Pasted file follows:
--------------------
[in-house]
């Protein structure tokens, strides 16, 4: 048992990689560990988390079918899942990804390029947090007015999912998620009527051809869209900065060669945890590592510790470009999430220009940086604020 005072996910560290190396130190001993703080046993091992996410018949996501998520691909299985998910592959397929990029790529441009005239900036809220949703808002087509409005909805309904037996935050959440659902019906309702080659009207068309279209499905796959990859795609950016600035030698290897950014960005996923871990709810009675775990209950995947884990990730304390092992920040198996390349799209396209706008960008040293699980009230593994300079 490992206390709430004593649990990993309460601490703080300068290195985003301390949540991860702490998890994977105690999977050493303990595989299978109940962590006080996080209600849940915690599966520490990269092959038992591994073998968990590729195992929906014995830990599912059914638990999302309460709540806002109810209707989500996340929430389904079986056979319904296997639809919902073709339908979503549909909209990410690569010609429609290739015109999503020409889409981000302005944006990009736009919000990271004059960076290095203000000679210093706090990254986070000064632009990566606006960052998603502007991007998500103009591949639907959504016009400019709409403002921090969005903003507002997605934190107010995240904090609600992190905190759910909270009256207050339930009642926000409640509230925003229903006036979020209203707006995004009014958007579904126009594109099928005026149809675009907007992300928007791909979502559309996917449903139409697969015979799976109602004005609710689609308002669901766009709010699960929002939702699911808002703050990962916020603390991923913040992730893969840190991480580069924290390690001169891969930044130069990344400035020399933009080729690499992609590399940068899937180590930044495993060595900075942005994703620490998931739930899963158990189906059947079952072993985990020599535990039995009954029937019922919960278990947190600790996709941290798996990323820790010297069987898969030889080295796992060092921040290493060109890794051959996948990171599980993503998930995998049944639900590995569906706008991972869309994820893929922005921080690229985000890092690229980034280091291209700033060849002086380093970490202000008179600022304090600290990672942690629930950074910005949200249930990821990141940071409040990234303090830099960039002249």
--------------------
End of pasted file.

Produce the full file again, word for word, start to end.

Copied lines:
[in-house]
């Protein structure tokens, strides 16, 4: 048992990689560990988390079918899942990804390029947090007015999912998620009527051809869209900065060669945890590592510790470009999430220009940086604020 005072996910560290190396130190001993703080046993091992996410018949996501998520691909299985998910592959397929990029790529441009005239900036809220949703808002087509409005909805309904037996935050959440659902019906309702080659009207068309279209499905796959990859795609950016600035030698290897950014960005996923871990709810009675775990209950995947884990990730304390092992920040198996390349799209396209706008960008040293699980009230593994300079 490992206390709430004593649990990993309460601490703080300068290195985003301390949540991860702490998890994977105690999977050493303990595989299978109940962590006080996080209600849940915690599966520490990269092959038992591994073998968990590729195992929906014995830990599912059914638990999302309460709540806002109810209707989500996340929430389904079986056979319904296997639809919902073709339908979503549909909209990410690569010609429609290739015109999503020409889409981000302005944006990009736009919000990271004059960076290095203000000679210093706090990254986070000064632009990566606006960052998603502007991007998500103009591949639907959504016009400019709409403002921090969005903003507002997605934190107010995240904090609600992190905190759910909270009256207050339930009642926000409640509230925003229903006036979020209203707006995004009014958007579904126009594109099928005026149809675009907007992300928007791909979502559309996917449903139409697969015979799976109602004005609710689609308002669901766009709010699960929002939702699911808002703050990962916020603390991923913040992730893969840190991480580069924290390690001169891969930044130069990344400035020399933009080729690499992609590399940068899937180590930044495993060595900075942005994703620490998931739930899963158990189906059947079952072993985990020599535990039995009954029937019922919960278990947190600790996709941290798996990323820790010297069987898969030889080295796992060092921040290493060109890794051959996948990171599980993503998930995998049944639900590995569906706008991972869309994820893929922005921080690229985000890092690229980034280091291209700033060849002086380093970490202000008179600022304090600290990672942690629930950074910005949200249930990821990141940071409040990234303090830099960039002249």